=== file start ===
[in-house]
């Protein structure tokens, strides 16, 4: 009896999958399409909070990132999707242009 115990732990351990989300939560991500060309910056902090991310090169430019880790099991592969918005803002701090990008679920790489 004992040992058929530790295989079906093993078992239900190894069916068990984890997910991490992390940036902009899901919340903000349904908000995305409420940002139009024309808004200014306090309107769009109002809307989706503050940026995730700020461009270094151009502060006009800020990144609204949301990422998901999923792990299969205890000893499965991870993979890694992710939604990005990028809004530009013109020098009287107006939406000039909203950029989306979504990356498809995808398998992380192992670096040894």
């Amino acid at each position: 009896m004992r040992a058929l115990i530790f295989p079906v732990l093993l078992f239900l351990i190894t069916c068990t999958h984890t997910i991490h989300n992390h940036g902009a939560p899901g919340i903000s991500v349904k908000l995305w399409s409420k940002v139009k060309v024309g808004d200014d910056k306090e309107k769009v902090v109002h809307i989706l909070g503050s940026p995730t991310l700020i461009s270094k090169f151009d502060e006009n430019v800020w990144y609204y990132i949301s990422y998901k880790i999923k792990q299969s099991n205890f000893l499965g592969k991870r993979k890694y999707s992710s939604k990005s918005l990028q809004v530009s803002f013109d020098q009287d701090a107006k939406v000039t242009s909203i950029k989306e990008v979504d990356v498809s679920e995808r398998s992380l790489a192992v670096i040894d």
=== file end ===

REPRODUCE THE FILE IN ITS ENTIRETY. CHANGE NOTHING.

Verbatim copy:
[in-house]
């Protein structure tokens, strides 16, 4: 009896999958399409909070990132999707242009 115990732990351990989300939560991500060309910056902090991310090169430019880790099991592969918005803002701090990008679920790489 004992040992058929530790295989079906093993078992239900190894069916068990984890997910991490992390940036902009899901919340903000349904908000995305409420940002139009024309808004200014306090309107769009109002809307989706503050940026995730700020461009270094151009502060006009800020990144609204949301990422998901999923792990299969205890000893499965991870993979890694992710939604990005990028809004530009013109020098009287107006939406000039909203950029989306979504990356498809995808398998992380192992670096040894």
């Amino acid at each position: 009896m004992r040992a058929l115990i530790f295989p079906v732990l093993l078992f239900l351990i190894t069916c068990t999958h984890t997910i991490h989300n992390h940036g902009a939560p899901g919340i903000s991500v349904k908000l995305w399409s409420k940002v139009k060309v024309g808004d200014d910056k306090e309107k769009v902090v109002h809307i989706l909070g503050s940026p995730t991310l700020i461009s270094k090169f151009d502060e006009n430019v800020w990144y609204y990132i949301s990422y998901k880790i999923k792990q299969s099991n205890f000893l499965g592969k991870r993979k890694y999707s992710s939604k990005s918005l990028q809004v530009s803002f013109d020098q009287d701090a107006k939406v000039t242009s909203i950029k989306e990008v979504d990356v498809s679920e995808r398998s992380l790489a192992v670096i040894d």